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    Sunday, May 19, 2024

    Soar, slide, splash? It’s skiers’ choice as spring’s wacky pond skimming tradition returns

    A skier participates in a pond skimming event at Gunstock Mountain Resort, Sunday, April 7, 2024, in Gilford, N.H. The wacky spring tradition is happening this month at ski resorts across the country and is often held to celebrate the last day of the skiing season. (AP Photo/Nick Perry)

    Gilford, N.H. — A costumed skier races down a slope, hits a pond and hydroplanes halfway across. He pirouettes and then plunges into the icy water before jumping up and waving to the cheering crowd.

    It's the wacky spring tradition of pond skimming, and it's happening this month at ski resorts across the country. It's often held to celebrate the last day of the skiing season before the chairlifts close until the following winter.

    Among the resorts holding pond skimming events this weekend are Snowbasin in Utah and Winter Park in Colorado. Mountains in New England and California have already held events or have them scheduled for later in the month. The tradition dates back decades, made famous by the late filmmaker Warren Miller who began documenting the annual Mt. Baker Slush Cup in Washington state in the 1950s.

    These days, most resorts make their own ponds with plastic sheeting and water about 3 feet deep. The idea is that skiers and snowboarders try to gain enough downhill momentum to skim clear across a pond. People ski in pajamas, dressed as movie characters, holding fishing rods or shirtless.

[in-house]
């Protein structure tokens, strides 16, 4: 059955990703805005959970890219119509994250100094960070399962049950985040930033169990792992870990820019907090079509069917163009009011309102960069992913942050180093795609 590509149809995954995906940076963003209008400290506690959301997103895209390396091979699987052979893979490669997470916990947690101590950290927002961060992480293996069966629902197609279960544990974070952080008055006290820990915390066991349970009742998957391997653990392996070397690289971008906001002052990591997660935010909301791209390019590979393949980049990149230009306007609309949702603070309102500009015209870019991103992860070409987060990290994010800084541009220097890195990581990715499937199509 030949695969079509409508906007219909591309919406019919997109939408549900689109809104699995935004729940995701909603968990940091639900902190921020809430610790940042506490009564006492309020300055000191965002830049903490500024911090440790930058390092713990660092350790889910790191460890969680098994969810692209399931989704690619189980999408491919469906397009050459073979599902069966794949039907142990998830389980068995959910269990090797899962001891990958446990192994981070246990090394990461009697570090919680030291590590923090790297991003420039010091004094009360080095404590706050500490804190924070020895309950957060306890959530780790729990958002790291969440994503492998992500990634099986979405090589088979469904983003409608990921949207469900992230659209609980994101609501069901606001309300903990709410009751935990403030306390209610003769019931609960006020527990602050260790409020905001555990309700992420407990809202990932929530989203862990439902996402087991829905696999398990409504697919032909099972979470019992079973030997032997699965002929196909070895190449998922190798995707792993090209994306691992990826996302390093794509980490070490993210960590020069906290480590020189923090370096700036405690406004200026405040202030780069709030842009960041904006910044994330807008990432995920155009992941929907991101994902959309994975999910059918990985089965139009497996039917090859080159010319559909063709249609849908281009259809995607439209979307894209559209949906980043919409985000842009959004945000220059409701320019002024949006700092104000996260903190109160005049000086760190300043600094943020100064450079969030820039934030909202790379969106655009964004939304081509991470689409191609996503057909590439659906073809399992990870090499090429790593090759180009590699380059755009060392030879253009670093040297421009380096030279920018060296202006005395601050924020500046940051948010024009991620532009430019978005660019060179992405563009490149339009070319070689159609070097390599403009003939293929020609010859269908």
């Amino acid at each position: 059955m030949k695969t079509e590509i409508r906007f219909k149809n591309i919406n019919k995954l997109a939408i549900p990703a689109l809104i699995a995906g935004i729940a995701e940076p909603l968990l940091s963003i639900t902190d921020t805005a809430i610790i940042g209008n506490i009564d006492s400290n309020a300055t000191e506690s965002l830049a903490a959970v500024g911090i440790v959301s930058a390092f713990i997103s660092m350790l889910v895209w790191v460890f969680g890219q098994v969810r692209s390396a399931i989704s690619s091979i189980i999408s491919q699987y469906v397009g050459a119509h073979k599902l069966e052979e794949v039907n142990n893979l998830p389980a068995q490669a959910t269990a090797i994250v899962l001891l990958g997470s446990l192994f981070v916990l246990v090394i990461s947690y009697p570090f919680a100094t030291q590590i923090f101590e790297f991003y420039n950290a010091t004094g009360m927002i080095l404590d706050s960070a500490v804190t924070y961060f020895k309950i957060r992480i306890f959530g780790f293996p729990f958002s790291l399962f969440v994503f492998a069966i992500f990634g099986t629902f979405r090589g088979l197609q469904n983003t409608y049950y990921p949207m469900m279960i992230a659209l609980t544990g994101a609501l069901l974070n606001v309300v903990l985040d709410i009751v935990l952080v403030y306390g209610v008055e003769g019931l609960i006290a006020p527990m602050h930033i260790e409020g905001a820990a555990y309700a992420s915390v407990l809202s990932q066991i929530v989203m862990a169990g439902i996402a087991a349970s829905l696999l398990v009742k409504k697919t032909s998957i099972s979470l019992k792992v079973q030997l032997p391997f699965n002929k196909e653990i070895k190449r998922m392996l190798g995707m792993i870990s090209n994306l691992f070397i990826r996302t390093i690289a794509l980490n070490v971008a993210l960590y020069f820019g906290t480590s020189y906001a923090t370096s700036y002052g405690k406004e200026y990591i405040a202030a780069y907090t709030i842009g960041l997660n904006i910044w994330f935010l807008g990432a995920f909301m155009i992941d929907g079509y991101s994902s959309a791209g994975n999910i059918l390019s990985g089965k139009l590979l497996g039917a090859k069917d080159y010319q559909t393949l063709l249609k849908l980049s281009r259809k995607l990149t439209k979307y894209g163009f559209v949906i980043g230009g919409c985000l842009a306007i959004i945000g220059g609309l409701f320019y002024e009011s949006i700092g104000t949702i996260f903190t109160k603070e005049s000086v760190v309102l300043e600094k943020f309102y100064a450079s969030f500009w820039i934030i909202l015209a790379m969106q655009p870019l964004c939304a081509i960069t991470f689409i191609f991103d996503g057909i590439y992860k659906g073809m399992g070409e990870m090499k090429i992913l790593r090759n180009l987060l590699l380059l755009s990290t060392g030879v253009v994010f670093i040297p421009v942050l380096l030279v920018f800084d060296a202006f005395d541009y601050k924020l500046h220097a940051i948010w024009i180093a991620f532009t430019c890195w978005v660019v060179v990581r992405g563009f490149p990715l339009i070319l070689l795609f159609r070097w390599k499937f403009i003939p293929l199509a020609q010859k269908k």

During the pond skim at Gunstock Mountain Resort in New Hampshire this month, Dan Nutton made one of the most spectacular splashes of the day. His skis dug into the water early, propelling him through the air with his arms held out like Superman before he hit the water. Hard.

    “It was a little bit rough coming into the corner there, and then we hit a bump and I was going a little bit slow,” he explained with a grin. “So, I navigated incorrectly, and I made a mistake.”

    Gunstock ended up making its pond longer and more challenging this year after too many skiers stayed dry at last year's event.

    “We actually do enjoy it sometimes when they don’t make it — it gets the crowd more excited and it’s a little more fun,” said Tom Day, the resort's general manager, who is retiring after more than four decades in the ski business. “We’re going out with a bang. It’s a beautiful day. We’ve got the music on the deck, and we’ve got the barbecue, burgers going on.”

    Many skiers and snowboarders showed their prowess by zipping right across the pond. Edward Murphy, dressed in a bright green costume, wasn't one of them. He said he realized about halfway across that he wasn't going to make it.

    “I decided to reach out and grab some water," he said.

    “Feels great,” he added. “Diving into spring.”

    A snowboarder participates in a pond skimming event at Gunstock Mountain Resort, Sunday, April 7, 2024, in Gilford, N.H. The wacky spring tradition is happening this month at ski resorts across the country and is often held to celebrate the last day of the skiing season. (AP Photo/Nick Perry)
    A skier dressed as a Teletubbie participates in a pond skimming event at Gunstock Mountain Resort, Sunday, April 7, 2024, in Gilford, N.H. The wacky spring tradition is happening this month at ski resorts across the country and is often held to celebrate the last day of the skiing season. (AP Photo/Nick Perry)
    A skier participates in a pond skimming event at Gunstock Mountain Resort, Sunday, April 7, 2024, in Gilford, N.H. The wacky spring tradition is happening this month at ski resorts across the country and is often held to celebrate the last day of the skiing season. (AP Photo/Nick Perry)

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